The turnout for Jeanne Silverthorne’s lecture on Tuesday was almost unbelievable. Every seat in the lecture hall was occupied a quarter of an hour before Silverthorne began her talk. The crowd soon swelled to take up the aisles, and then an additional row of portable chairs carried in at the last minute, and finally a good portion of the floor. By the time the lecture was underway, there was no more room, and latecomers had to be turned away.
Silverthorne began her talk with the comment that she has always resisted the drive to treat her body of work as a single coherent entity. However, she noted that an abiding interest in the theme of vanitas underlies a lot of her art and serves as a subtle thread that ties it together. The idea can even be found lurking behind her choice of materials; her signature works are made in cast rubber, a medium notorious for its fragility over time.
It was fascinating to see the gradual evolution of the theme of transience in Silverthorne’s works. (Her lecture was illustrated with a broad selection of images and videos taken from her web site; though I’ve included links to some of them here, it’s worth visiting the site to see the rest.) A mixture of humor and morbidity is evident even in early works, as in a 1986 piece that represents exhausted, dead thoughts with a pile of black rubber light bulbs, behind which an opaque neon-tube thought balloon hovers. (As in many of Silverthorne’s works, the choice of materials adds to the irony: while the softness and fleshiness of rubber evokes the world of living things, its inability to conduct electricity squeezes the life right back out of the piece before it has a chance to stir.)
In the early 1990s, Silverthorne turned her attention to the studio as a place where images of entropy are a constant but inadvertent side-product of artmaking. She recognized how dripped paint, discarded or half-completed artworks, creative clutter such as sketches and notebooks, and even the aging infrastructure of the space itself call to mind the jumble and dissolution that walk hand-in-hand with productive activity. Around that time, she started making works based on the idea of the studio as an archeological site filled with the artifacts of such decay. Tiny globs of clay or plaster found on the ground would be enlarged many times, cast in rubber, and displayed as finished sculptures; casts made of the battered floor would be fashioned into mock paintings, complete with rubber frames. Eventually, this led to a series of installations in which rubber casts of huge chunks of her studio’s plumbing and wiring were transferred en masse to the gallery space and laid out in complicated, often darkly humorous arrangements. By the late 90s, she was also making rubber paintings of enlarged skin cells and sweat pores, thereby transforming elements of the body into a new type of vanitas image.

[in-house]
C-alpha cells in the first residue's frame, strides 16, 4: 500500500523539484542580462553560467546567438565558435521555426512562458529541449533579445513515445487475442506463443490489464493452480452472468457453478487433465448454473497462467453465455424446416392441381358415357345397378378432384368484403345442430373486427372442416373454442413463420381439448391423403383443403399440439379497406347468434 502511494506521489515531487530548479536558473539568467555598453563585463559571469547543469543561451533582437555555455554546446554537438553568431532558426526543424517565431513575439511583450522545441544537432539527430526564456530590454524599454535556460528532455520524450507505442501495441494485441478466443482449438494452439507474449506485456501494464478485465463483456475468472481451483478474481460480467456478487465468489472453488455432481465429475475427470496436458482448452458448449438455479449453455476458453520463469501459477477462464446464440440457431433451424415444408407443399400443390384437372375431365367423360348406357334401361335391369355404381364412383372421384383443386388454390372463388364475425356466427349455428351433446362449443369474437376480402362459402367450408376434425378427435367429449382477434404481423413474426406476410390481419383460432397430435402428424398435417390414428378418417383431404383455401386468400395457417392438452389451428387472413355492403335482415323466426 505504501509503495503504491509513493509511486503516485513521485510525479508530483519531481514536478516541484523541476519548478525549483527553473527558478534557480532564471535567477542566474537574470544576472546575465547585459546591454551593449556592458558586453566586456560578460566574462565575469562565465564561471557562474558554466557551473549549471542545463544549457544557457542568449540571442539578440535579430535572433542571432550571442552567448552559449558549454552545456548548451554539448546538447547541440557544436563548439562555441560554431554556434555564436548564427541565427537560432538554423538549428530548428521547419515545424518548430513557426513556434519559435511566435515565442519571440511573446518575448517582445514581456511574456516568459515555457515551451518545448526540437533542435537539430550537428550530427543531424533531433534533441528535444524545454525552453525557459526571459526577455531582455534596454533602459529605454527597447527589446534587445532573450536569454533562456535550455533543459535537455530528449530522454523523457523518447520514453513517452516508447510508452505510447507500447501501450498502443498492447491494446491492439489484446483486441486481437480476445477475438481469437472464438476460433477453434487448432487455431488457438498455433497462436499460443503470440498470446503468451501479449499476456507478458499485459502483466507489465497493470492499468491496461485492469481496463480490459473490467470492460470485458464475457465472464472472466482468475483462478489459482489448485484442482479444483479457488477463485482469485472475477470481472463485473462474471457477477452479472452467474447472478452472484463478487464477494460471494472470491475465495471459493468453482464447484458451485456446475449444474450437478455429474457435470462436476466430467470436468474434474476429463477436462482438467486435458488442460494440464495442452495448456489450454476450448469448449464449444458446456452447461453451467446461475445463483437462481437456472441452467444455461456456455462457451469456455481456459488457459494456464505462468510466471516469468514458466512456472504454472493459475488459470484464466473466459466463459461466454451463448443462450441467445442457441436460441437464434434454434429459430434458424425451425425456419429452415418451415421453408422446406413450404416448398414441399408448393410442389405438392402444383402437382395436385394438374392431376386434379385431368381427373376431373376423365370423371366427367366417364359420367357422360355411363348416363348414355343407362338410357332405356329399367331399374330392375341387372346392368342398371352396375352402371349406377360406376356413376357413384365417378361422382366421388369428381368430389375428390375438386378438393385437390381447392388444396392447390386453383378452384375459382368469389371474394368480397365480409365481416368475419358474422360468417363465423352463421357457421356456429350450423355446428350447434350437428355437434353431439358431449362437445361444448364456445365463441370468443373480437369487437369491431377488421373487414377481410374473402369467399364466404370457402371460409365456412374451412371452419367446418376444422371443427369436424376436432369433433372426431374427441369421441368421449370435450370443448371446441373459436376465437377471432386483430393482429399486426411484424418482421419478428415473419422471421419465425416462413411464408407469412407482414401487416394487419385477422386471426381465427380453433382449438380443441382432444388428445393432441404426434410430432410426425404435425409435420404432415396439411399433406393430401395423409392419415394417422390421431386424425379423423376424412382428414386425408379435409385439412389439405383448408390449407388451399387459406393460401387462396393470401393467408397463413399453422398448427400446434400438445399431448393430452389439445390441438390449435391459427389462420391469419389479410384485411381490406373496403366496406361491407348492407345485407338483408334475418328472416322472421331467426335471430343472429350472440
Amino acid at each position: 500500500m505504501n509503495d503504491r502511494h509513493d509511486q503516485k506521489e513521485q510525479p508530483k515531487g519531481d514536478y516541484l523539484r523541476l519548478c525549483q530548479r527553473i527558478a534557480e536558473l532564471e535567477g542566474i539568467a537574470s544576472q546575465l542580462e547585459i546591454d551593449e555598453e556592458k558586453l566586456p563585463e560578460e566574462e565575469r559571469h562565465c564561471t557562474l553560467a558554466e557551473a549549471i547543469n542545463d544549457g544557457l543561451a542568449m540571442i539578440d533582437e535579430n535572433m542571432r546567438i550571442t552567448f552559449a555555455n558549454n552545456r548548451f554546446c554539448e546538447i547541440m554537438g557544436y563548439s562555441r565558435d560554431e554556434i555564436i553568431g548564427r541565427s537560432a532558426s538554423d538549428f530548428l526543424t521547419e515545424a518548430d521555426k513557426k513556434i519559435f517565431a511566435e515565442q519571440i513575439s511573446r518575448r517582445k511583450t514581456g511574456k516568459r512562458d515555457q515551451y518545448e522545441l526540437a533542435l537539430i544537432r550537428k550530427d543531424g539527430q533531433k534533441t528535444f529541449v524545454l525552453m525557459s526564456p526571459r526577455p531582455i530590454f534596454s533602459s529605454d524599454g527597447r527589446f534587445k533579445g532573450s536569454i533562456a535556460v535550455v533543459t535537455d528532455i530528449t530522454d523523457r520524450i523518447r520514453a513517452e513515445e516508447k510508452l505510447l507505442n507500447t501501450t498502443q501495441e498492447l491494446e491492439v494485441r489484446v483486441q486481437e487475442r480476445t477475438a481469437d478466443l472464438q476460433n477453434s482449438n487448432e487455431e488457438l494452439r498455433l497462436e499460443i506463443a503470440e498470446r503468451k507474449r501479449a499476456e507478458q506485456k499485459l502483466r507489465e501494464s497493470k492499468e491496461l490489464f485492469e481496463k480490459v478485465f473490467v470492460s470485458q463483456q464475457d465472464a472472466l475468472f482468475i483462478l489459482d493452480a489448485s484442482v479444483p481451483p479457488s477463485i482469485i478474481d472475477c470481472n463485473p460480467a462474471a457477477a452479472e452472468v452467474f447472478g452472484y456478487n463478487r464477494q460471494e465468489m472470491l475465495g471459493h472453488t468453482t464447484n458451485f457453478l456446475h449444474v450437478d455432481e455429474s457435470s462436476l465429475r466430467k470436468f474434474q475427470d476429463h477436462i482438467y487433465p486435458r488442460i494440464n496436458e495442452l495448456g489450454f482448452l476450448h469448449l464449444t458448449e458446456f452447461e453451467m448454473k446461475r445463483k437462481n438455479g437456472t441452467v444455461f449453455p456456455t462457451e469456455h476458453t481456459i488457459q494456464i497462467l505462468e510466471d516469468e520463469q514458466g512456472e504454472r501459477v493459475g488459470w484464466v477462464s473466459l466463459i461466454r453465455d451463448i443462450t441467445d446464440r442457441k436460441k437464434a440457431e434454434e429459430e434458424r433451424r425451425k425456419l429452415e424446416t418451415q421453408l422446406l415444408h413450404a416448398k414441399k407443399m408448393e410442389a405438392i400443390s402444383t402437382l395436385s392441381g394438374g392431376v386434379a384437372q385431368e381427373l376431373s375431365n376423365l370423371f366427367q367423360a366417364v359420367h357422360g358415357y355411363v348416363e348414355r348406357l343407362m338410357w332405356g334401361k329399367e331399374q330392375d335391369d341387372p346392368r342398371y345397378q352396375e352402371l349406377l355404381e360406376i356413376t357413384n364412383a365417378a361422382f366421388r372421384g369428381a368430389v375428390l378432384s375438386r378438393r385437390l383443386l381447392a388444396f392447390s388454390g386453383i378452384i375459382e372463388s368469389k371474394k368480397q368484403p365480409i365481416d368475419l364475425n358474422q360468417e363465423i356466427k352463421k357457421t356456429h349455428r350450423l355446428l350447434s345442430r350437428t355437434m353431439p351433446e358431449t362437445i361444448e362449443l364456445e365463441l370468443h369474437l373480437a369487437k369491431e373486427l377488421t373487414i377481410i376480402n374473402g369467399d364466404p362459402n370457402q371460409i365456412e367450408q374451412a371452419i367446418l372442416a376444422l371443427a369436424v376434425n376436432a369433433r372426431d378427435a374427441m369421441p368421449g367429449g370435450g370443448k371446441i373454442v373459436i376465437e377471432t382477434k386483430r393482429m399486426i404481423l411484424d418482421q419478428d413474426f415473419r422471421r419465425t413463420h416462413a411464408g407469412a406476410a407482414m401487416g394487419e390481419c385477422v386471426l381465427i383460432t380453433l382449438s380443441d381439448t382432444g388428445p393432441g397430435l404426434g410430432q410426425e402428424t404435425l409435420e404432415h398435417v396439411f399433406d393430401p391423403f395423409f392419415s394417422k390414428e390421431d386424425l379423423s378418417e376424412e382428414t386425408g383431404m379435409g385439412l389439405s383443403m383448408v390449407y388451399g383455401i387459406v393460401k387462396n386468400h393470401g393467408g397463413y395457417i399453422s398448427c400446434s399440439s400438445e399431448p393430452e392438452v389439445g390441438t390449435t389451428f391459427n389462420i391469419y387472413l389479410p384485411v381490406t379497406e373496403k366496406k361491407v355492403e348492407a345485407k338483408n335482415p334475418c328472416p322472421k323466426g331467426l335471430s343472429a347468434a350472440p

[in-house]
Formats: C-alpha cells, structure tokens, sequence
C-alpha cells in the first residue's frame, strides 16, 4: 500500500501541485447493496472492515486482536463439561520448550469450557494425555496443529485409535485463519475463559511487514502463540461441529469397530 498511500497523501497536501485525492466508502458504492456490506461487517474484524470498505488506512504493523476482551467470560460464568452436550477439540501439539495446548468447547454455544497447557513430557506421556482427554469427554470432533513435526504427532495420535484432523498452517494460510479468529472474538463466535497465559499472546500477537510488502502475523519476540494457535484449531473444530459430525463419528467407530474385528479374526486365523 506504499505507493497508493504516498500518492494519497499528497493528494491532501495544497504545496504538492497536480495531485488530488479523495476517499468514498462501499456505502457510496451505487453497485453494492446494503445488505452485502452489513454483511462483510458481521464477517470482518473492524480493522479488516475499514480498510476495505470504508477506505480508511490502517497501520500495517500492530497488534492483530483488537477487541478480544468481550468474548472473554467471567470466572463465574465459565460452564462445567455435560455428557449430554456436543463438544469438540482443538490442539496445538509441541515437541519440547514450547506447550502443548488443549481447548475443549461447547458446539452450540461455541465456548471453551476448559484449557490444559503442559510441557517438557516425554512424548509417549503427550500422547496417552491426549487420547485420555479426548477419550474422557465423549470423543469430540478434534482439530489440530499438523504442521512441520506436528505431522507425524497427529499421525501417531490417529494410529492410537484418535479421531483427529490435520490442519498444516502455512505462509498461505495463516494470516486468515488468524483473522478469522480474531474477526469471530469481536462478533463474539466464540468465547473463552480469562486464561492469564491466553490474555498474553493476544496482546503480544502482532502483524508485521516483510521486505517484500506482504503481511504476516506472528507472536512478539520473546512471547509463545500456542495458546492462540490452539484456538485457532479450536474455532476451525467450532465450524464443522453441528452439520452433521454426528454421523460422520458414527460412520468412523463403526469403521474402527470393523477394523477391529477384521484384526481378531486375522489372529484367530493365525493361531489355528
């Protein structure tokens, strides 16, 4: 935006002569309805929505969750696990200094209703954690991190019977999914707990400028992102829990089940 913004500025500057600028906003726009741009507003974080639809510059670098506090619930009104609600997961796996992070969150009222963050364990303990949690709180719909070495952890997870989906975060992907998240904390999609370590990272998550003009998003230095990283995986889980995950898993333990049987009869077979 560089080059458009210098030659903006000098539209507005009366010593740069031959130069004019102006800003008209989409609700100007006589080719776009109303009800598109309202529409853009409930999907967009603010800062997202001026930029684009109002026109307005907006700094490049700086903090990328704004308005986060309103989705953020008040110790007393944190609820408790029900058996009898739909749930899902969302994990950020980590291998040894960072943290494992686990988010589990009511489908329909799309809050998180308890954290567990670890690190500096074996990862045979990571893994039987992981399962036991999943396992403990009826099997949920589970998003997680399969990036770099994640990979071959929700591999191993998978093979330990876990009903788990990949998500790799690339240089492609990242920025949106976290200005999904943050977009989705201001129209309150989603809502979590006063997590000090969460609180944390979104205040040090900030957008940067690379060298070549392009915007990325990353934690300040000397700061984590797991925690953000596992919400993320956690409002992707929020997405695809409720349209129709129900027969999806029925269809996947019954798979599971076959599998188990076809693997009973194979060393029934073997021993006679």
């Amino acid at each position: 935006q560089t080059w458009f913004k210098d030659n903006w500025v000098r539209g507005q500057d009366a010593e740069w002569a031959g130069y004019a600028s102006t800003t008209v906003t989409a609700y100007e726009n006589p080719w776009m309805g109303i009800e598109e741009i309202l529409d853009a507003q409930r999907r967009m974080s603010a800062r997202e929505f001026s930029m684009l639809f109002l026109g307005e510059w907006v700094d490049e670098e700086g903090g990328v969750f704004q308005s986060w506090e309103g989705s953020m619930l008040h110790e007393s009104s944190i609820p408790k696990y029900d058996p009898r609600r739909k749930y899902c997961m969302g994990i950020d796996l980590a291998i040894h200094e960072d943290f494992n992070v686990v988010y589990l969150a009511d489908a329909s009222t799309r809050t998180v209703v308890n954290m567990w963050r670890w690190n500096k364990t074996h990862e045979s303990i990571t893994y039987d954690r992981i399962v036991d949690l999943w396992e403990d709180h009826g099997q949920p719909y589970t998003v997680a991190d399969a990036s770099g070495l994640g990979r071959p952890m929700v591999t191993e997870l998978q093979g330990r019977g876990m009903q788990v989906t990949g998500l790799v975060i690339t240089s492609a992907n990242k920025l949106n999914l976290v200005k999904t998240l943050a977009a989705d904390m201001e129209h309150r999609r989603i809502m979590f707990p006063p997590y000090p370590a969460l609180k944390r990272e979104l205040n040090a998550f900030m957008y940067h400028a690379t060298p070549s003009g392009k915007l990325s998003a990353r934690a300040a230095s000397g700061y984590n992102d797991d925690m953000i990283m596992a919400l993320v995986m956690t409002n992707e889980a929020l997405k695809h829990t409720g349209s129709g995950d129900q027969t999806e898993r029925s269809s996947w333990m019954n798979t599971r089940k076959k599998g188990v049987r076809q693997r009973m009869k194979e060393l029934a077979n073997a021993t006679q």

In a later stage of this work, Silverthorne began to combine the wreckage of the studio with metaphors of the physical and emotional body. In one such piece (titled The Scream (passing through bile and butterflies, encountering alarms, gas, twinges, fluctuations and surges), 2001-2002), a massive installation snaking through a museum space traced the metaphorical passage of a growing rage through a mazelike system of pipes, wires, valves, and several of her biology inspired rubber paintings. (Silverthorne has a video documenting one version of the installation on her site, which you can find here.) A concern with the frailty of the body also led her to make a series of small sculptures of aging friends and relatives, and also a set of candles that incorporated images of their DNA profiles.
At various points during her talk, Silverthorne cited a fascination with genres of art that she described as either geriatric or nearly defunct, such as still lifes and floral painting. Recently, the latter has become more of a direct inspiration for her, as she has started making phosphorescent rubber paintings of flowers covered with flies and other insects. As with her other works, these pieces combine images of growth and decay with a potent mix of humor and sharp irony; any play of life and death implied by the mingling of bugs and flowers is undercut by the inertness of the rubber with which the whole piece is made, and by the eerie sense of false life that the glow-in-the-dark blossoms offer as a substitute.
Obviously, I’m very moved by Silverthorne’s work, and was glad to have the chance to hear her speak about it. I haven’t been able to do it complete justice—or even cover the entire range of artworks she discussed—so I encourage you to spend some time on her site if you haven’t already done so. As soon as the video of her talk is posted to SVA’s iTunes U page, I will post an update to the blog announcing its availability.
[Update, 2/9/2011: A video of the lecture has now been posted to iTunes U. You can find it at this link, which will open up SVA’s page in the iTunes online store. The video is free to download (as are all of SVA’s iTunes U videos).]